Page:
Performance and battery life
The company rates battery life at six hours, and in our test (WiFi on, Bluetooth off, video looping) it actually went over that benchmark by a few minutes, which was a pleasant surprise. Six hours of battery life puts it in the same ballpark as the Galaxy Tab 7 and you feel as if this could go a full day, maybe two, without a recharge if it's only being used casually.
We can't be as effusive about the general performance of the device. Running the show is a Rockchip RK2918
Cortex A8 1.2GHz with 512MB RAM, and while it's a budget chip, it's no slouch. In general, apps run smoothly and video playback is fluid. Punctuating it all, though, is that lingering annoyance with the home screen, where performance slows to a crawl. Button pushes and swipes take far too long to register, and the icons have a habit of disappearing momentarily. It's worth repeating that the home screen's lagging performance makes a poor impression, even though it's otherwise an adequate performer.
The AndyPad Pro runs a barely-modified version of Android 2.3 (Gingerbread)
, Swiftkey X replaces the standard Android keyboard as default, although the split layout in landscape mode takes some getting used to. Aside from Dropbox, Evernote and Facebook, the majority of the apps are free or demo versions of popular Android market games (Chess, Drag Racing
, Checkers, Four in a line
, Glow Hockey
, Mouse Trap, Move it!
, Reversi, Jewels
, et cetera), which at times makes the device feel cluttered and bloated. You also get Android Market access to download most anything you want.
Aside from UI tweaks, Verticool has bundled the Andy App, its own software designed to hold the hand of novice users. It can handle OS updates, install apps and includes a series of short video tutorials that explain how to use the device -- something we wish came with all devices to teach impatient relatives.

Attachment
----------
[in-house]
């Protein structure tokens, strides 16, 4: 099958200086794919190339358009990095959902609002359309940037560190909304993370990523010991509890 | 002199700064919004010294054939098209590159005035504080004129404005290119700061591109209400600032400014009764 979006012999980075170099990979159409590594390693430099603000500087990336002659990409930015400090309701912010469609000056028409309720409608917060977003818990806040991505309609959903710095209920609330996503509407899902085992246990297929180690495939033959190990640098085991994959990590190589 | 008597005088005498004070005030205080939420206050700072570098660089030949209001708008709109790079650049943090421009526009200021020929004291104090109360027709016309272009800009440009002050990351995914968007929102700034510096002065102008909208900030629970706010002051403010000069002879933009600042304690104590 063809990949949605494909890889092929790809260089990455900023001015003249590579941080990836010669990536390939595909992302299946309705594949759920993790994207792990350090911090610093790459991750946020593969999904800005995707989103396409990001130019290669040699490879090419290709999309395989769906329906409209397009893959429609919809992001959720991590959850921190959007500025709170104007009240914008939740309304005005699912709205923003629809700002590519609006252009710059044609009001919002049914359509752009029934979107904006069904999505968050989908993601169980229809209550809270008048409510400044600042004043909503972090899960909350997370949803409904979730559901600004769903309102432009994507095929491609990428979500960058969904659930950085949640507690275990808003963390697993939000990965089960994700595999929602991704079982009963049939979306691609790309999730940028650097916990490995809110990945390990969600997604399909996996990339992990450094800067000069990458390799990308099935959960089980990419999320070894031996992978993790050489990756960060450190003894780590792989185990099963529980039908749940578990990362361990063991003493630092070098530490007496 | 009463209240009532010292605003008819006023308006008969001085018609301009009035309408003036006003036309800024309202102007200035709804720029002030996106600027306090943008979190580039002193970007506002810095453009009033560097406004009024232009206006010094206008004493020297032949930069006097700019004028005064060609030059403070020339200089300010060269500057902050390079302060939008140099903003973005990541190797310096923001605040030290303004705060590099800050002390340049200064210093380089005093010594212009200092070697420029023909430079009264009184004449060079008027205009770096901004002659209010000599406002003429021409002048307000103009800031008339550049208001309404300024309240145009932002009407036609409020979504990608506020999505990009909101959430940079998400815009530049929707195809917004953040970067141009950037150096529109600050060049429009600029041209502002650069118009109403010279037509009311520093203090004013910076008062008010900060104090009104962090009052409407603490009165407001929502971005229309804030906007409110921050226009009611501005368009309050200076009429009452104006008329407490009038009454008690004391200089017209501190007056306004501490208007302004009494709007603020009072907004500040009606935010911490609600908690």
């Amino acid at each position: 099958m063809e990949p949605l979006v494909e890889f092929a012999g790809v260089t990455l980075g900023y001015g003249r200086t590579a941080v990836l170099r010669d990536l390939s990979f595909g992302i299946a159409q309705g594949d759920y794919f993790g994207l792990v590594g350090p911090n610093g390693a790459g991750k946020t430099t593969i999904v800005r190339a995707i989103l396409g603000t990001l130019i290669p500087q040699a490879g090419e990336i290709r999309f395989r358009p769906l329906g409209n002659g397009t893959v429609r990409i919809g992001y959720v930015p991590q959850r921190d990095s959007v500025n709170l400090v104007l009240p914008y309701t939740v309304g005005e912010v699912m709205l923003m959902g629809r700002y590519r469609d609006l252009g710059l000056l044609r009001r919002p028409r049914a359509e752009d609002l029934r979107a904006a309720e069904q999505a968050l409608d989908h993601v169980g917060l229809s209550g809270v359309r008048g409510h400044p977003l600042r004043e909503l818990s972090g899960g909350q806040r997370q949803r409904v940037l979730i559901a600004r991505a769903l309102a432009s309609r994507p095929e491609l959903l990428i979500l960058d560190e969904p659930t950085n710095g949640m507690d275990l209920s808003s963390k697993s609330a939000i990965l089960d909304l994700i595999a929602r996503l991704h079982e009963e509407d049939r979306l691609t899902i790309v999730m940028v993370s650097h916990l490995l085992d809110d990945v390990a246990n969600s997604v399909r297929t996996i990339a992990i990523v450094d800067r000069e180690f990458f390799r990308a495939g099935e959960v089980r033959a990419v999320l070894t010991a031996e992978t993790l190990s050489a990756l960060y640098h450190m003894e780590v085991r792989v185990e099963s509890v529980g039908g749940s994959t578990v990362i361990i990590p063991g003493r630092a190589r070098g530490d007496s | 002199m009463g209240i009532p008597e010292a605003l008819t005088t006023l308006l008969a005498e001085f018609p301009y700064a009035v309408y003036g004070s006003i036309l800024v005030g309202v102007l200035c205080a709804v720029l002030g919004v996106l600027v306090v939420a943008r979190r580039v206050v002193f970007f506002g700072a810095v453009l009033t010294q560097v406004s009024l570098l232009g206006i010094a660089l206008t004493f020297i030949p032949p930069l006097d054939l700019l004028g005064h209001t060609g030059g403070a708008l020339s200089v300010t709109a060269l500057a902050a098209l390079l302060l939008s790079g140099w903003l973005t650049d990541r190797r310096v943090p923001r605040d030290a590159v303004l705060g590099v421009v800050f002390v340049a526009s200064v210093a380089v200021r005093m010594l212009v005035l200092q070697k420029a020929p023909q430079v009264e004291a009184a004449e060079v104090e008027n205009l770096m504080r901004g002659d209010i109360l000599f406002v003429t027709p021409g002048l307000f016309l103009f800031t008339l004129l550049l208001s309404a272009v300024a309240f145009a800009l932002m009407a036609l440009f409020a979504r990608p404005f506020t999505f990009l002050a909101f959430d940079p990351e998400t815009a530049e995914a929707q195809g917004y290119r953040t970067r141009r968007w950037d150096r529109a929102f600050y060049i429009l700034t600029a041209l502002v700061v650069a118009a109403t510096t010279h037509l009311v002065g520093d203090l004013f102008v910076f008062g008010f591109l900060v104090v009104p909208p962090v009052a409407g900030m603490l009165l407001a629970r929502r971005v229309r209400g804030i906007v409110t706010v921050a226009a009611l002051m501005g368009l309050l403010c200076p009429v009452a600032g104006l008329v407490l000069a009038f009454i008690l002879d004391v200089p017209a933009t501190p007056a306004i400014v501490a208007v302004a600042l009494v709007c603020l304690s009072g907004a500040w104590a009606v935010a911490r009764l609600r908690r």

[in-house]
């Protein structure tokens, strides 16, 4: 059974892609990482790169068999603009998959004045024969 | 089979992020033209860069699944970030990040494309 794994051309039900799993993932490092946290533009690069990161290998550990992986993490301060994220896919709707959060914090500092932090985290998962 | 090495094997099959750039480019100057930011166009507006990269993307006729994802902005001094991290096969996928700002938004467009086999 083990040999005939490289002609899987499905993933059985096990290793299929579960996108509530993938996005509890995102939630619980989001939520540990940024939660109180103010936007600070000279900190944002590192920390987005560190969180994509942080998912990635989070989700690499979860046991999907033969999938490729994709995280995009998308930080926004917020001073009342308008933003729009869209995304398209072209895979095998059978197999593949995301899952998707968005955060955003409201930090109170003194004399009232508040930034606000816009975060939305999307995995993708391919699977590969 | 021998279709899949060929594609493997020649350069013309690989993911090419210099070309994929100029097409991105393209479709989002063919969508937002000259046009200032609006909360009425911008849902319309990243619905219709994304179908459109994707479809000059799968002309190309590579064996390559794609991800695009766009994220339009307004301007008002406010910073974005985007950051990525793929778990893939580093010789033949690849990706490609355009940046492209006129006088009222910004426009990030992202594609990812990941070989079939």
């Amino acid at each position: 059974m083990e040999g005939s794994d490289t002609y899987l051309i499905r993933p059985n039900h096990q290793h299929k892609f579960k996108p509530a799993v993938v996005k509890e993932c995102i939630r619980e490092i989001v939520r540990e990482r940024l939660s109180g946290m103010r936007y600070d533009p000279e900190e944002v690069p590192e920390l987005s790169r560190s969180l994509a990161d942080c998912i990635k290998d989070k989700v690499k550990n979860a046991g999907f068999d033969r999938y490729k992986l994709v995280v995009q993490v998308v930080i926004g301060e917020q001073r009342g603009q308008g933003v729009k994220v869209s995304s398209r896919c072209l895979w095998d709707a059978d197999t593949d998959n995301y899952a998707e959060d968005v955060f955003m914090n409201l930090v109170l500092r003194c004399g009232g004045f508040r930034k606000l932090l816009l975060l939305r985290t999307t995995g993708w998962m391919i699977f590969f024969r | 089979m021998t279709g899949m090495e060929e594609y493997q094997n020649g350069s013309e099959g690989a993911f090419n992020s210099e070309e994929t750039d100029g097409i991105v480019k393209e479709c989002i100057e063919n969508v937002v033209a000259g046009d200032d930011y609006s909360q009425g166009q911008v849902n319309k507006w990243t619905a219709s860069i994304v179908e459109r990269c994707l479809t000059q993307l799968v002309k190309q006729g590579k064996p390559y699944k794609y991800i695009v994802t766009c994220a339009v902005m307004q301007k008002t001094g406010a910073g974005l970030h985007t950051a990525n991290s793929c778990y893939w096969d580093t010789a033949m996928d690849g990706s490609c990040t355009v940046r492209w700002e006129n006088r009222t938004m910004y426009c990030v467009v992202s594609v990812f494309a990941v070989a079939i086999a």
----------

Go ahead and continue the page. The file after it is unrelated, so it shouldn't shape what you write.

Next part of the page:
The browser contains no surprises -- nearly everything renders quickly over WiFi, apart from element-intensive sites like, erm, this one. Trying to load the desktop versions of many sites means waiting for everything to load before you can commence browsing. We expected the device to collapse at the idea of a full-Flash page like GetTheGlass.com
and yet it actually ran it, nearly keeping up with the constant stream of animation that the California Milk board threw at it.
When reviewing an Android Tablet, the question to ask is "Why this device over another?" In this case, it's because for the price of an iPad 2
, you can have two £180 ($280) AndyPad Pros with enough change left over for a meal out. It's wise to mention that UK gadget prices are substantially higher than in the US. In sterling, the 16GB AndyPad Pro is very aggressively priced: £90 cheaper than the 8GB Iconia A100 (£273; $328 on Amazon), £100 cheaper than the 16GB Samsung Galaxy Tab 7 (£280; $345 on Amazon) and nearly half the price of the 16GB HTC Flyer (£330; $499 on Amazon).
This is a device that high-end users will struggle to appreciate. Suspect build quality, fussy with accessories and the operating system all detract from the tablet's strengths. There are performance issues with the AndyPad Pro, nearly all of which can be laid at the feet of Gingerbread. The company is currently investigating porting Honeycomb
onto the device. If it can achieve that and improve the build quality without inflating the price, it would be hard to justify the higher prices of tablets in the same class. Until then, this is a budget tablet that will appeal to price-watching novices only.